Meanwhile, the Miami Heat sit fourth in defensive efficiency and keep the second-quickest pace.
Those discrepancies—related to Miami's overwhelming athleticism when compared to Boston—conspired to give the Celtics fits in the playoffs last year and make them a long shot to go far in 2012's tournament.
Who's that there atop John Hollinger's power rankings?
Why it's the Philadelphia 76ers. Surprised?
Off to their best start since the Allen Iverson era, the 7-3 Sixers have a buzz going in the Atlantic Division. With Boston fading and the New York Knicks still searching for their best self, Philadelphia has a legitimate shot at the division title and the conference's third seed.
All of this comes with a few caveats.
Will Spencer Hawes remain among the top five NBA centers in PER? No.
Can a Sixers defense that was decent but not great last year stay atop the league in defensive efficiency? No.
Do they stand a chance of maintaining the league's largest margin of victory all season long? Again, no.
But there are signs that the Sixers are legit and could challenge the Heat.
Their youth and depth help them in a condensed season, they're athletic enough to run up and down the court with Miami and they have a premier wing defender (Andre Iguodala) capable of guarding either LeBron James or Dwyane Wade.
It's also worth noting that when the Heat and Sixers met in last year's playoffs, only one of the five games was decided by 10 points or more.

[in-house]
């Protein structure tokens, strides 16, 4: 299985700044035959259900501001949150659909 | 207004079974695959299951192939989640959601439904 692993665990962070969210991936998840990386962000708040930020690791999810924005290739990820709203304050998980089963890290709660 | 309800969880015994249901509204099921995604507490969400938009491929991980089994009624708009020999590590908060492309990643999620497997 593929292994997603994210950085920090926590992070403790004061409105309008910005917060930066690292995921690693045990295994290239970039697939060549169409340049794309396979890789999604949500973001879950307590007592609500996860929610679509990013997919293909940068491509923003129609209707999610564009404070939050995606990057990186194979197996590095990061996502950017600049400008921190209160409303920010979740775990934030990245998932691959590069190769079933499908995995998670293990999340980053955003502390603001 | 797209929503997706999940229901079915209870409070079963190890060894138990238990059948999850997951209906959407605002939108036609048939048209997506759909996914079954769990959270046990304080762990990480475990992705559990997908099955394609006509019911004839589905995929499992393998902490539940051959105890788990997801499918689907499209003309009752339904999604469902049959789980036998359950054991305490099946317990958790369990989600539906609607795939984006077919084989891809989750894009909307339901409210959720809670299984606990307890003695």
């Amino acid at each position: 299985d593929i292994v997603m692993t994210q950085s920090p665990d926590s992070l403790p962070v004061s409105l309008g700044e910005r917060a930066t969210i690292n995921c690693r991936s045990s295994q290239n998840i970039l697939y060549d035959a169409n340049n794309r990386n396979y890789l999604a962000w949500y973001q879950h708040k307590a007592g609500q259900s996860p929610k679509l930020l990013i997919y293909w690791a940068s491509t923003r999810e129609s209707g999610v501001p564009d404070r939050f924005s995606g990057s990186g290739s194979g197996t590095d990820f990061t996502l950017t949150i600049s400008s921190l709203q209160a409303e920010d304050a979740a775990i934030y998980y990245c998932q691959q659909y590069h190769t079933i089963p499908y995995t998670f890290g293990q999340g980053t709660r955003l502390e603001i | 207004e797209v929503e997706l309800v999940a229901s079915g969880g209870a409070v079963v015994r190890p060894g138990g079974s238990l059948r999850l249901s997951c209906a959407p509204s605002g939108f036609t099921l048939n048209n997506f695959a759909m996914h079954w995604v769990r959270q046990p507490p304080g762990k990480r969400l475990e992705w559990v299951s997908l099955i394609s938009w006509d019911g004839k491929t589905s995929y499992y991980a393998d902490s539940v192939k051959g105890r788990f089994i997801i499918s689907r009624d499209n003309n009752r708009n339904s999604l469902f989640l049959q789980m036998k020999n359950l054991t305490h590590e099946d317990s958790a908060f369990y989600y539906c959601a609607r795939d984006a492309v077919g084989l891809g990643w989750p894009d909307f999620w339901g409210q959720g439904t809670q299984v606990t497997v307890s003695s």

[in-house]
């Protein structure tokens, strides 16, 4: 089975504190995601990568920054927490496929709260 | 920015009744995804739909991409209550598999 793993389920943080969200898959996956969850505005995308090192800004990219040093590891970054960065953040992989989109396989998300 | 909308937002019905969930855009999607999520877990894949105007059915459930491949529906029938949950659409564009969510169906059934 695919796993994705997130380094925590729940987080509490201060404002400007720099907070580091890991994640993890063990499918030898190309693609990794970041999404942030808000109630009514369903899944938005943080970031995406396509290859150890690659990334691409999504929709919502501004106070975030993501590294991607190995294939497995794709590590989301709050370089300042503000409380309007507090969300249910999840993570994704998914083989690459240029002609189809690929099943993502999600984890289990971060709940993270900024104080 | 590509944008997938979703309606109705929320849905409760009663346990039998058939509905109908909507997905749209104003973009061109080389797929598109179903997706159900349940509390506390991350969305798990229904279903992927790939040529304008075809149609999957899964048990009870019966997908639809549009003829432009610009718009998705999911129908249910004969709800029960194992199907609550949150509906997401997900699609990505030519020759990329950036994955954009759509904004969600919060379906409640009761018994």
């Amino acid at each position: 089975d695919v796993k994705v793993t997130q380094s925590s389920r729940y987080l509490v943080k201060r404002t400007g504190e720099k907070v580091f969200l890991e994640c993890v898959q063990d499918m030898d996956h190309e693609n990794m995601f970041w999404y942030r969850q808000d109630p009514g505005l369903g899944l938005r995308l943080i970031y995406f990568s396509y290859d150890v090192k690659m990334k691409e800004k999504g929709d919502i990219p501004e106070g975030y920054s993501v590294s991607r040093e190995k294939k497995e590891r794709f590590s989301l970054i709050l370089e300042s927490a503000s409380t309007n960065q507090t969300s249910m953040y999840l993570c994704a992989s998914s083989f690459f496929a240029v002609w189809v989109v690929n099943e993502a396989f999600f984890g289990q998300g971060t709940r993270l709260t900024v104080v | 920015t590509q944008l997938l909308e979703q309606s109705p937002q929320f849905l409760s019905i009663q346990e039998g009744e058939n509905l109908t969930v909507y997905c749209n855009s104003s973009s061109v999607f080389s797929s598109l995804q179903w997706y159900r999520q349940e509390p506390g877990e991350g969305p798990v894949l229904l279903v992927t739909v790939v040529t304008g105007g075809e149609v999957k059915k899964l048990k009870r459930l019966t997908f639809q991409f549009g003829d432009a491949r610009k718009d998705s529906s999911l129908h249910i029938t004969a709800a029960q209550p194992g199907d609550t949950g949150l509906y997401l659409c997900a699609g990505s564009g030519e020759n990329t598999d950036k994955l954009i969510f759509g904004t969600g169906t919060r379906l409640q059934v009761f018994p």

Good things are brewing in Philadelphia—more than enough to earn them a spot on this list.
The Dallas Mavericks brought in Tyson Chandler last year to fortify a defense that needed fortifying, and the early results weren't especially encouraging.
After five games Dallas was just 3-2 and coming off a back-to-back against the Nuggets where they gave up over 100 points in each game.
Fast forward to season's end where the Mavericks were eighth in defensive rating and on their way to the franchise's first NBA championship.
Viewed through that lens, the New York Knicks' 2-4 start almost feels like a blessing. And a subsequent four-game winning streak proves that there's enough pieces in New York to make this team interesting.
Questions remain about their offensive efficiency (who knew?) and the always destabilizing presence of Dwight Howard trade rumors.
The Knicks aren't as talented as other superstar-mashup squads, and they'll need some cohesion to compete. But if they find that middle ground, watch out.
The best thing going for the Mavericks right now isn't the "NBA champion" label next to their name. Because so far in 2012, Dallas hasn't lived up to that billing.
The best thing going for the Mavericks is that even in their early-season struggles, with Dirk Nowitzki searching and new pieces still adjusting to new roles, they've played Oklahoma City better than anyone else in the conference.
After two games against the Thunder, Dallas is a Kevin Durant buzzer-beater away from a 2-0 mark.
Outside of that high note, though, the Mavs have looked shaky.
Dallas needs newcomer Lamar Odom to get involved, or else let an offense rated 19th in efficiency doom its repeat hopes.
Injuries to Brandon Roy and Greg Oden were supposed to derail the Portland Trailblazers' climb to contention.